Bacterial chemotaxis is one of the best understood signaling systems in biology. It is one of a large number of "two component" sensory systems in bacteria that use two proteins, a histidine auto kinase (CheA) and the response regulator proteins (CheY and CheB) that are the kinase substrates that are phosphorylated on aspartate residues. Phosphorylation of the response regulator domain modulates its interactions with its target domain(s) resulting in increased or decreased affinity for the other domain, depending on the system. We propose to use modern nuclear magnetic resonance techniques and other physical methods to answer questions in two specific aims: (1) What is the structural basis for the modulation of the kinase activity of CheA. CheA forms a hetero-trimeric complex with the transmembrane chemotaxis receptors and the coupling protein CheW. The receptors compare the current environment by binding attractant ligands to a memory of the recent past stored as methylation of certain glutamate resides in the receptors. How do the receptors make that comparison? How do they transmit that information to CheA to modulate its activity. (2) Phosphorylated CheY, produced by CheA, controls the sense of rotation of the bacterial rotary flagellar motors. The first step in the process is the binding to a recognition sequence in FliM, a protein of the "switch complex " made up of three proteins (FliM, FliG and FliN) located on the rotor of the motor. How does this binding event result in a change in the sense of rotation of the motor? How does the CheY-FliM complex communicate this information to the rest of the components of the motor?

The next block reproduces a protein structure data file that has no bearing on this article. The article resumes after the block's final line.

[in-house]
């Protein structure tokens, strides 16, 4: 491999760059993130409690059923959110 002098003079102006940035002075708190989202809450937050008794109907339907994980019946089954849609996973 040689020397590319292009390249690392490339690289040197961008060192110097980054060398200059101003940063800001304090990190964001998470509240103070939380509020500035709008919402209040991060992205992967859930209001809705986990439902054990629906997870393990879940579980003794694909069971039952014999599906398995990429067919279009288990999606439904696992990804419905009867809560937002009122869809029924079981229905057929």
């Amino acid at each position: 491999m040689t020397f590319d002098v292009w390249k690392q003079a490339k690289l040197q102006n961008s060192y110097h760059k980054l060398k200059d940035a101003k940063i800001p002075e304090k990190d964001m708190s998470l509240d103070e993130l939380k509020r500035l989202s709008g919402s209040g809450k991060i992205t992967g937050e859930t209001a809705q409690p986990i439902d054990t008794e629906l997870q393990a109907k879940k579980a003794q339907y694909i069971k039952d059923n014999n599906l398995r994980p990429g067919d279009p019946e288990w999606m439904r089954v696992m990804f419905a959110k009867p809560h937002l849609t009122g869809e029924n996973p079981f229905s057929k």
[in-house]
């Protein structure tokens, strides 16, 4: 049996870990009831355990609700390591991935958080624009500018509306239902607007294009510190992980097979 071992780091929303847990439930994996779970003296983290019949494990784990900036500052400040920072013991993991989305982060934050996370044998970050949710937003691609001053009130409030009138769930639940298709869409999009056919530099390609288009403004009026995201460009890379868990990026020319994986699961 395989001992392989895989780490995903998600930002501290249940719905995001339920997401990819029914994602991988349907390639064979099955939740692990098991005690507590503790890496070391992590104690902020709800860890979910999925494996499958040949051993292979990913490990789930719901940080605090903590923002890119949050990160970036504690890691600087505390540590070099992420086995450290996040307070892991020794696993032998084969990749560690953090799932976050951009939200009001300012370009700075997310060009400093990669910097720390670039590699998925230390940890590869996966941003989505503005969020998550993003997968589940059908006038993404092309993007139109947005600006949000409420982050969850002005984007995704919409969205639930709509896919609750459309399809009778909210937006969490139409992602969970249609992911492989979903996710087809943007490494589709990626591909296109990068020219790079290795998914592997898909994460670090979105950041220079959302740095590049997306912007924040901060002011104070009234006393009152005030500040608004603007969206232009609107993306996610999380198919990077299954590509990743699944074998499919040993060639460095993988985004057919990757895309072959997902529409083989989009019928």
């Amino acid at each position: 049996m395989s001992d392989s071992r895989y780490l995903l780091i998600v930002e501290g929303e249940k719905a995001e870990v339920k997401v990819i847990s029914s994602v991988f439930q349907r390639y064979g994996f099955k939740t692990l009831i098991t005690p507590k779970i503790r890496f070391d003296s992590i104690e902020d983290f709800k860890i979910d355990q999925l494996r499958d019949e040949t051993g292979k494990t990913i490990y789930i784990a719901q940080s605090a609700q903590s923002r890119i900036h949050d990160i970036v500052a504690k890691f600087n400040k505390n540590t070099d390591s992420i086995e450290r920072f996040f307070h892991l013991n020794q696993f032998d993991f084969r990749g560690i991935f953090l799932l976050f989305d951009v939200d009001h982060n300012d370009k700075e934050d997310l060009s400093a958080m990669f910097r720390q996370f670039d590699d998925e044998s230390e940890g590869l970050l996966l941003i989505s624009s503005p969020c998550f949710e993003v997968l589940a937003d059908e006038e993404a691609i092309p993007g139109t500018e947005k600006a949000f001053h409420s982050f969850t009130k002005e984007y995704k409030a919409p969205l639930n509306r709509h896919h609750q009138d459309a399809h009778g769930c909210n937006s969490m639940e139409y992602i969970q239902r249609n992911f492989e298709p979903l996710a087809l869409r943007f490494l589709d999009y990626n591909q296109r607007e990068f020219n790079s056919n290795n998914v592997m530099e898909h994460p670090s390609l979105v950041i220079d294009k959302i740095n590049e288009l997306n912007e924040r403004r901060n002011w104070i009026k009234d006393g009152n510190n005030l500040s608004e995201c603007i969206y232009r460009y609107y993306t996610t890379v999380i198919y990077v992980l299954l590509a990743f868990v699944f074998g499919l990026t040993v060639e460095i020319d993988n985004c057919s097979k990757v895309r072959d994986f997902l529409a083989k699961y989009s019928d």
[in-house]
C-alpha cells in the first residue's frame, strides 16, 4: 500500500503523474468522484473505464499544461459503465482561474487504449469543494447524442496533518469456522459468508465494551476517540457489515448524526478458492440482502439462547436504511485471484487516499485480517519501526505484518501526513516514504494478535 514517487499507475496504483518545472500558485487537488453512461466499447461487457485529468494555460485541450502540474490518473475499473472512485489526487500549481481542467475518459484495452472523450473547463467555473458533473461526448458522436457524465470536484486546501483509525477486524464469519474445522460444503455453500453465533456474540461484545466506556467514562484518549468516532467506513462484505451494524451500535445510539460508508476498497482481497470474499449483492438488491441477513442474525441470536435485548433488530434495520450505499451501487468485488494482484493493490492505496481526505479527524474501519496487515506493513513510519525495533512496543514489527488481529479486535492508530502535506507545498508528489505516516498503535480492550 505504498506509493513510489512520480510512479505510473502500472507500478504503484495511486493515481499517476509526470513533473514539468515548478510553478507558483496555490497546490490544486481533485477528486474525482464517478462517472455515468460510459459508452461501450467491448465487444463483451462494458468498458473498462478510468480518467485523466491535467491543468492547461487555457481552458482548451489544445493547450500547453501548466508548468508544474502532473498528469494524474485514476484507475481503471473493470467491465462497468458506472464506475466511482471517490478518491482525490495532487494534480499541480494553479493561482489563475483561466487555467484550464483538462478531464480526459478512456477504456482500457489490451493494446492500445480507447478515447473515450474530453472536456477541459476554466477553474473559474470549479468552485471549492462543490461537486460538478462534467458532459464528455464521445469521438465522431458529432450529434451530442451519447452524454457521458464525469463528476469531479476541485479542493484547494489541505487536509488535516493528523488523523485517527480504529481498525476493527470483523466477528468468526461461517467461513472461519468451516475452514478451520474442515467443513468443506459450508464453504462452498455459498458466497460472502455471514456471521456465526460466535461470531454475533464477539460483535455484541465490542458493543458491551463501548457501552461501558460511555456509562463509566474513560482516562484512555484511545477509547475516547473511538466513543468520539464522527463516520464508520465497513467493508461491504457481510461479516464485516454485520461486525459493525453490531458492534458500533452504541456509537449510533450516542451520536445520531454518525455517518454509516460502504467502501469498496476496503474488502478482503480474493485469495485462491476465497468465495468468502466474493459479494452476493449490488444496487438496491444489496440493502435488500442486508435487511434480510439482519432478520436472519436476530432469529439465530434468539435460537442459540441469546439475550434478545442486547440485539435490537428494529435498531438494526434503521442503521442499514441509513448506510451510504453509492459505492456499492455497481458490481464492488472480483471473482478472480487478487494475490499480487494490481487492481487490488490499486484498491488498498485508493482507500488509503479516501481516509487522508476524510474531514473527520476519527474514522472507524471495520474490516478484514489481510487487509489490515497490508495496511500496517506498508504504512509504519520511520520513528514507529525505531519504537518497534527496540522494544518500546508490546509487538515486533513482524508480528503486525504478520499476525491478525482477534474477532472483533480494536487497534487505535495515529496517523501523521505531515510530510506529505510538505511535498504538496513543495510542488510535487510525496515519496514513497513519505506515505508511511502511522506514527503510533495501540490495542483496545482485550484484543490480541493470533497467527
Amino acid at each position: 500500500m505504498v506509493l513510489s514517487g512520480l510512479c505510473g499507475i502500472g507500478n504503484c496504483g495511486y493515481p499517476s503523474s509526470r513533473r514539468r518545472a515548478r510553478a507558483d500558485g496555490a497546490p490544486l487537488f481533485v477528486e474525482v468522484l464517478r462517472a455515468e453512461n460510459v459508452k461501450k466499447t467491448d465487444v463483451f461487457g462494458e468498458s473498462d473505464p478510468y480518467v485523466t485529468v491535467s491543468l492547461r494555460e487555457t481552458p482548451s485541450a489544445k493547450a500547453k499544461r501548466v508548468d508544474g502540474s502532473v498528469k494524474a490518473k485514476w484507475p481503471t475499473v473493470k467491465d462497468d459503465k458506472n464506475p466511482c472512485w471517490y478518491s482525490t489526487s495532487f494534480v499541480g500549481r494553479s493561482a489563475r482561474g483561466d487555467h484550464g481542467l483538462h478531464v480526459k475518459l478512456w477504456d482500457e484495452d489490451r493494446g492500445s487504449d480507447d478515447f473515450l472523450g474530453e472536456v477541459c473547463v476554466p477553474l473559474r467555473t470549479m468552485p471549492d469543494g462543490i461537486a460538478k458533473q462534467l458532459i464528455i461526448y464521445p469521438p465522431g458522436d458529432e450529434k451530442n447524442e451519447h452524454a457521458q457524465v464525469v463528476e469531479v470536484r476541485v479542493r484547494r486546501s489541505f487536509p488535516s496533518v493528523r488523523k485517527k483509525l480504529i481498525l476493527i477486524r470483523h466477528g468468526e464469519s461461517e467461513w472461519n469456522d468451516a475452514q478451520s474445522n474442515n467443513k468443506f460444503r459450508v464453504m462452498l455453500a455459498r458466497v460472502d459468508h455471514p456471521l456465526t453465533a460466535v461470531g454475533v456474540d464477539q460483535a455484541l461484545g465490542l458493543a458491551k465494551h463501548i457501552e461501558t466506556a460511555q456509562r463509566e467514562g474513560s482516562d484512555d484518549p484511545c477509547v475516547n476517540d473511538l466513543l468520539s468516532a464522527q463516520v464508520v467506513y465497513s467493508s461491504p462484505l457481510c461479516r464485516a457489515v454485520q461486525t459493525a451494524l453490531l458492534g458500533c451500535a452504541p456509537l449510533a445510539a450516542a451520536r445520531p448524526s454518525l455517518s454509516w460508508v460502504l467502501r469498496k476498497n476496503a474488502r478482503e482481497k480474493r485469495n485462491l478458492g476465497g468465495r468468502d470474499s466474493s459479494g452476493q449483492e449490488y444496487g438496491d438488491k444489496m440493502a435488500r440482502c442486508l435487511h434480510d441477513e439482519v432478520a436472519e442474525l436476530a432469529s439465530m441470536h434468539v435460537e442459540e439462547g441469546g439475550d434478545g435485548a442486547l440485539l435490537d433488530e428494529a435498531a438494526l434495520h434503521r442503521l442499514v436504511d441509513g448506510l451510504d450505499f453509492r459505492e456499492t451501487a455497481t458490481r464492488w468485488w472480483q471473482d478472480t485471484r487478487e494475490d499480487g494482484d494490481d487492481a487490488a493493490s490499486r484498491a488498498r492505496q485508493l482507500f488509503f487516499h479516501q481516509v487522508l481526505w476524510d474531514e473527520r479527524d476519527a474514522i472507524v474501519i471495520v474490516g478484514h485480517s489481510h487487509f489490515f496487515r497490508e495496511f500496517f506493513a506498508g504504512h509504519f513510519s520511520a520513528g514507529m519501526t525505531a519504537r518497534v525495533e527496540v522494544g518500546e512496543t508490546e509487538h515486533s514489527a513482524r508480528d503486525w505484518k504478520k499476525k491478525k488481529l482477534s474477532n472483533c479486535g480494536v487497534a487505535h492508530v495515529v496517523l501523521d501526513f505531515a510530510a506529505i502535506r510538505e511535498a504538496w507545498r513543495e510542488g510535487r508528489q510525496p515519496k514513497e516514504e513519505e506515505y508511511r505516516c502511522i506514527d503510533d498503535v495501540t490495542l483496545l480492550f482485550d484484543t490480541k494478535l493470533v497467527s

Bacteria use rotary motors to swim toward beneficial chemicals and away from harmful ones. We are studying the biochemical reactions that allow them to decide where to swim and how to control their motors.
|Mo, Guoya; Zhou, Hongjun; Kawamura, Tetsuya et al. (2012) Solution structure of a complex of the histidine autokinase CheA with its substrate CheY. Biochemistry 51:3786-98|
|Park, M-J; Dahlquist, F W; Doyle 3rd, F J (2007) Simultaneous high gain and wide dynamic range in a model of bacterial chemotaxis. IET Syst Biol 1:222-9|
|Dyer, Collin M; Dahlquist, Frederick W (2006) Switched or not?: the structure of unphosphorylated CheY bound to the N terminus of FliM. J Bacteriol 188:7354-63|
|Hamel, Damon J; Zhou, Hongjun; Starich, Mary R et al. (2006) Chemical-shift-perturbation mapping of the phosphotransfer and catalytic domain interaction in the histidine autokinase CheA from Thermotoga maritima. Biochemistry 45:9509-17|
|Quezada, Cindy M; Hamel, Damon J; Gradinaru, Cristian et al. (2005) Structural and chemical requirements for histidine phosphorylation by the chemotaxis kinase CheA. J Biol Chem 280:30581-5|
|Hamel, Damon J; Dahlquist, Frederick W (2005) The contact interface of a 120 kD CheA-CheW complex by methyl TROSY interaction spectroscopy. J Am Chem Soc 127:9676-7|
|Dyer, Collin M; Quillin, Michael L; Campos, Andres et al. (2004) Structure of the constitutively active double mutant CheYD13K Y106W alone and in complex with a FliM peptide. J Mol Biol 342:1325-35|
|Boukhvalova, Marina S; Dahlquist, Frederick W; Stewart, Richard C (2002) CheW binding interactions with CheA and Tar. Importance for chemotaxis signaling in Escherichia coli. J Biol Chem 277:22251-9|